The Animal Welfare Act

The Animal Welfare Act is a federal law which was passed in 1966 to regulate animal research facilities, animal dealers and exhibitors, operators of animal auction sales, and carriers and intermediate handlers of animals in shipment. Species covered by the Animal Welfare Act are dogs, cats, rabbits, guinea pigs, hamsters, gerbils, nonhuman primates, marine mammals, captive wildlife, and domestic livestock species used in nonagricultural research and teaching. The Act and its amendments, as applied to research and teaching institutions, regulate the transportation, purchase, husbandry, and management of animals used or maintained in the institution.

The Animal Welfare Act requires that research institutions: 1) have an effective Institutional Animal Care and Use Committee, 2) have a veterinary care program in place, 3) have only qualified personnel using or caring for live animals, and 4) have a mechanism in place for reporting of concerns regarding animal care and use at the institution.

The Animal Welfare Act is administered through the United States Department of Agriculture (USDA) and is enforced through unannounced inspections by a USDA Veterinary Medical Officer. During inspections, the USDA veterinarian does have the right to observe laboratory personnel in the performance of their duties and to take photographs of noncompliance with the regulations. Inspection reports are available to the public through the Freedom of Information Act.

Violations of the Animal Welfare Act may result in fines, legal action or suspension of federal support for animal research.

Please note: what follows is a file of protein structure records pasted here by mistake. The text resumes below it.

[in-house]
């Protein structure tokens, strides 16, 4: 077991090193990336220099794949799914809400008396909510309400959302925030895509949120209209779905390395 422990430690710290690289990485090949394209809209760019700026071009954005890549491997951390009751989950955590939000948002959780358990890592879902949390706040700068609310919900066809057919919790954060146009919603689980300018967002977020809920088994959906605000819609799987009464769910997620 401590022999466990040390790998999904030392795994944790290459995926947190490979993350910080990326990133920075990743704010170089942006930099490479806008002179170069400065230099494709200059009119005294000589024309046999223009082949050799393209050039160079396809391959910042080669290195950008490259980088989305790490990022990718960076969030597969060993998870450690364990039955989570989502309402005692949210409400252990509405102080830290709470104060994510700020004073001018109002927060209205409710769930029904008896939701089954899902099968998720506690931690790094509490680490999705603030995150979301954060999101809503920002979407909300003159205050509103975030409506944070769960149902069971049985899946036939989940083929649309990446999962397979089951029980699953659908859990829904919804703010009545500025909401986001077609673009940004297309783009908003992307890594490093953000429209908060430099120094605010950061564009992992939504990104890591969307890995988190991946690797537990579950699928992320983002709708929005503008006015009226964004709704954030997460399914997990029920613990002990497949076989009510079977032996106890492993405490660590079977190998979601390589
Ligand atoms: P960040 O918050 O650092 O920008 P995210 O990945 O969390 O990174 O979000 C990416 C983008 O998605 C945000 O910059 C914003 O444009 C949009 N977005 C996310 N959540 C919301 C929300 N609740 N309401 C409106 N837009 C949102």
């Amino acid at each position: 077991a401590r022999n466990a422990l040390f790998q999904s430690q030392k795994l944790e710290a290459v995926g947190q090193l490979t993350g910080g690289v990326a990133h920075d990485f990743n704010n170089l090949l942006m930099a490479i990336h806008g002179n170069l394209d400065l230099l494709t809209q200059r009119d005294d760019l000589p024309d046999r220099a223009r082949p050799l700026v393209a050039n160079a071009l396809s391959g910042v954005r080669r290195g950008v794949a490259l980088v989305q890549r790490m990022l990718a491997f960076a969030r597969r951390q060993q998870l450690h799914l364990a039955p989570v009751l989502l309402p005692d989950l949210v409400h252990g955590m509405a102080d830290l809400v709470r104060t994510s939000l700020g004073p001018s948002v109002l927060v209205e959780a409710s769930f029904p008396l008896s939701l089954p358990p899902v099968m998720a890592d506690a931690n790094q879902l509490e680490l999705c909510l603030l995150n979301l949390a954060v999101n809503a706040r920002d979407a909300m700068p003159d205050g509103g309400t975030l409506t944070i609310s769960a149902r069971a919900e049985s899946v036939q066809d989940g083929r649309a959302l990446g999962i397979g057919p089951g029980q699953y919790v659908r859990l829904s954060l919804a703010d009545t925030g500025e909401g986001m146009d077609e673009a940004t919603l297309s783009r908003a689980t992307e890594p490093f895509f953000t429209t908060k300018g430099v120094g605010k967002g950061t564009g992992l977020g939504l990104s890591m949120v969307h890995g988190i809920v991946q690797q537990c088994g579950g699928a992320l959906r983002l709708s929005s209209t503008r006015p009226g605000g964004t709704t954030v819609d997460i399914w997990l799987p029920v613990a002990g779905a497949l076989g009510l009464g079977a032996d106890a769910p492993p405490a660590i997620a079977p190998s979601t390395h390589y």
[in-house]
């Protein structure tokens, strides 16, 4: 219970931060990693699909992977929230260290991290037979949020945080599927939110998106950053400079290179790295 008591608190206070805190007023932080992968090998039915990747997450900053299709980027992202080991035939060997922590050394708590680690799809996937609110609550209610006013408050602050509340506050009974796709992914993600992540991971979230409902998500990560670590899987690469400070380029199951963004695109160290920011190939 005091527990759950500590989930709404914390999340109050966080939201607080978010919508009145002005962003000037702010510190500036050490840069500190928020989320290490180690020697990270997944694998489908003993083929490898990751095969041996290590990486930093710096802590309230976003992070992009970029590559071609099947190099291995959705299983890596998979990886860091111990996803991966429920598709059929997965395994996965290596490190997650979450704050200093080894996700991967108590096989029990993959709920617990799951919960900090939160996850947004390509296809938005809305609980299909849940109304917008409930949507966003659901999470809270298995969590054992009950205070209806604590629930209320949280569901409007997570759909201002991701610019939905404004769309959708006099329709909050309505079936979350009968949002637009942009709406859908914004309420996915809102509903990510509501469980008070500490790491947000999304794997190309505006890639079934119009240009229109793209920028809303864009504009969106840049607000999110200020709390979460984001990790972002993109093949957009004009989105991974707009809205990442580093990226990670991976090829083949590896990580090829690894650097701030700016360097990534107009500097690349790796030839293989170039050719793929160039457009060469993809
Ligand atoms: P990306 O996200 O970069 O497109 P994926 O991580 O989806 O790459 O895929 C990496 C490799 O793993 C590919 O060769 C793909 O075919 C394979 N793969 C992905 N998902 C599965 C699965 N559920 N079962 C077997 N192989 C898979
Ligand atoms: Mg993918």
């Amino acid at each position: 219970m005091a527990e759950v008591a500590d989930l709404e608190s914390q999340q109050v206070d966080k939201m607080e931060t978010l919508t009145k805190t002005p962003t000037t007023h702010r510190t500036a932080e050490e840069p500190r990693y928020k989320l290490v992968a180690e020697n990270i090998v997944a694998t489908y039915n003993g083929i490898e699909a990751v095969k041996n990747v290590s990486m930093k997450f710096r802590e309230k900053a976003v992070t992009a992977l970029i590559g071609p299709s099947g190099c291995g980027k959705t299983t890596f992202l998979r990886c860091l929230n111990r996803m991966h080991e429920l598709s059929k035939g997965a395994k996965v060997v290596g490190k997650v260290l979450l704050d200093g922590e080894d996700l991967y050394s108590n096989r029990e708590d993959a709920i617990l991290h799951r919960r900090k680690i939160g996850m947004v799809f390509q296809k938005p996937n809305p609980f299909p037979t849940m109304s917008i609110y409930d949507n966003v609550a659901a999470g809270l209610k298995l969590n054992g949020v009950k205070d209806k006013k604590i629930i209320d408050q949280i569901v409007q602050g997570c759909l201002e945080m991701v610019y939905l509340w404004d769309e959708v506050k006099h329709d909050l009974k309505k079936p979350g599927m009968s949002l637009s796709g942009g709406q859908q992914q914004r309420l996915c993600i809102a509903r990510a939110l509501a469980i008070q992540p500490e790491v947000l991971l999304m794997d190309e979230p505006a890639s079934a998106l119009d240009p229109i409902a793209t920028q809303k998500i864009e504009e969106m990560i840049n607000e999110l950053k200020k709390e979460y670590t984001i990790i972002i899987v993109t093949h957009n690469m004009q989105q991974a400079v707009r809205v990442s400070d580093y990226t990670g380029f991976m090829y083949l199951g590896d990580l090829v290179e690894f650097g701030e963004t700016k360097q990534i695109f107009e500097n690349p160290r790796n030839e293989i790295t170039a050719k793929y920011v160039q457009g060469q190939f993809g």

The Public Health Service Policy on the Humane Care and Use of Laboratory Animals

The Public Health Service (PHS) Policy is based on the “US Government Principles for the Utilization and Care of Vertebrate Animals Used in Testing, Research and Teaching” which were developed by the Interagency Research Animal Committee. The requirements of the PHS policy are very similar to those listed above for the Animal Welfare Act.

The PHS policy is not federal law. However, institutions must be in compliance to qualify for funding from any PHS member agency. In addition, many funding agencies outside the PHS are adopting the PHS standards of animal care and use as described in the Guide for the Care and Use of Laboratory Animals (ILAR Guide), developed by the Institute for Laboratory Animal Resources. The PHS policy applies to all live vertebrate animals used in teaching, research and testing. The Guide describes the elements of acceptable institutional policies and veterinary care programs as well as specific physical requirements for the animal facility. The Guide for the Care and Use of Agricultural Animals in Research and Teaching also serves as a standard where agricultural animals are being used in agricultural research and teaching.

In order for an institution to be eligible for PHS funding it must have on file with the Office for Laboratory Animal Welfare (OLAW) an approved Animal Welfare Assurance Statement. This document describes the institution’s animal care and use policies, the line of authority for animal care at the institution, veterinary care program, personnel and facilities. The PHS may approve the Assurance Statement for up to five years with a required annual report to OLAW in the intervening years. Although the PHS does not conduct regular inspections of each facility, any awardee institution may be inspected by a PHS team at any time. The PHS is required to investigate all complaints received on PHS funded projects.

Failure to comply with the PHS policy may result in suspension of a research contract or termination of PHS support for all projects involving animals at the institution.

Additional Resources

Veterinary Care Program, a brief description of ISU’s veterinary care program

AVMA Guidelines on Euthanasia, 2020 Edition